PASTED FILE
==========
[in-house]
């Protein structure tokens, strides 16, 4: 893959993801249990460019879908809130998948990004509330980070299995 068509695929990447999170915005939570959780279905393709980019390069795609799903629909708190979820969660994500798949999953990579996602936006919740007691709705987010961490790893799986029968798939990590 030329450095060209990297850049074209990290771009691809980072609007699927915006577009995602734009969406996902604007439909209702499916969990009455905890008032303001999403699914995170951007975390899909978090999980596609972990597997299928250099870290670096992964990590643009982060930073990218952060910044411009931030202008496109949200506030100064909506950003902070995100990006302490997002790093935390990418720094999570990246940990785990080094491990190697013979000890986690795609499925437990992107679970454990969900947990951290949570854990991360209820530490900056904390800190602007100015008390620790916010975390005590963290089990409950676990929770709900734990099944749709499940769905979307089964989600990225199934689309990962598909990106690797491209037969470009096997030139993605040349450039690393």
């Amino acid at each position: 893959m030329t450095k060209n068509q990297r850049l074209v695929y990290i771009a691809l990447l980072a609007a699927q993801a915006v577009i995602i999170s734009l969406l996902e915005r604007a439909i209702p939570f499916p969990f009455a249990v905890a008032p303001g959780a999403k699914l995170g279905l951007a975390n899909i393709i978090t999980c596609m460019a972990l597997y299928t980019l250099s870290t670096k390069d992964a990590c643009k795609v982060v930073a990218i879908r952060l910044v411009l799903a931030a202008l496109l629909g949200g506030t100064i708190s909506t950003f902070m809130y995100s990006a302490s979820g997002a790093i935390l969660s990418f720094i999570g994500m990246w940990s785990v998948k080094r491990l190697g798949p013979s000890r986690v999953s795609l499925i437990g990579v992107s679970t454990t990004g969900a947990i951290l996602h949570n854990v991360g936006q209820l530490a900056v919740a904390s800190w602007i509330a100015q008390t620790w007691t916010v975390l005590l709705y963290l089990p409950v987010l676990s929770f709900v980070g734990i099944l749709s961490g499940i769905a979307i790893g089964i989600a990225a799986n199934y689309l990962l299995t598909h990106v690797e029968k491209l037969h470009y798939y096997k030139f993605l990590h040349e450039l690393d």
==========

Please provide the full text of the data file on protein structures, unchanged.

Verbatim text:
[in-house]
């Protein structure tokens, strides 16, 4: 893959993801249990460019879908809130998948990004509330980070299995 068509695929990447999170915005939570959780279905393709980019390069795609799903629909708190979820969660994500798949999953990579996602936006919740007691709705987010961490790893799986029968798939990590 030329450095060209990297850049074209990290771009691809980072609007699927915006577009995602734009969406996902604007439909209702499916969990009455905890008032303001999403699914995170951007975390899909978090999980596609972990597997299928250099870290670096992964990590643009982060930073990218952060910044411009931030202008496109949200506030100064909506950003902070995100990006302490997002790093935390990418720094999570990246940990785990080094491990190697013979000890986690795609499925437990992107679970454990969900947990951290949570854990991360209820530490900056904390800190602007100015008390620790916010975390005590963290089990409950676990929770709900734990099944749709499940769905979307089964989600990225199934689309990962598909990106690797491209037969470009096997030139993605040349450039690393």
């Amino acid at each position: 893959m030329t450095k060209n068509q990297r850049l074209v695929y990290i771009a691809l990447l980072a609007a699927q993801a915006v577009i995602i999170s734009l969406l996902e915005r604007a439909i209702p939570f499916p969990f009455a249990v905890a008032p303001g959780a999403k699914l995170g279905l951007a975390n899909i393709i978090t999980c596609m460019a972990l597997y299928t980019l250099s870290t670096k390069d992964a990590c643009k795609v982060v930073a990218i879908r952060l910044v411009l799903a931030a202008l496109l629909g949200g506030t100064i708190s909506t950003f902070m809130y995100s990006a302490s979820g997002a790093i935390l969660s990418f720094i999570g994500m990246w940990s785990v998948k080094r491990l190697g798949p013979s000890r986690v999953s795609l499925i437990g990579v992107s679970t454990t990004g969900a947990i951290l996602h949570n854990v991360g936006q209820l530490a900056v919740a904390s800190w602007i509330a100015q008390t620790w007691t916010v975390l005590l709705y963290l089990p409950v987010l676990s929770f709900v980070g734990i099944l749709s961490g499940i769905a979307i790893g089964i989600a990225a799986n199934y689309l990962l299995t598909h990106v690797e029968k491209l037969h470009y798939y096997k030139f993605l990590h040349e450039l690393d």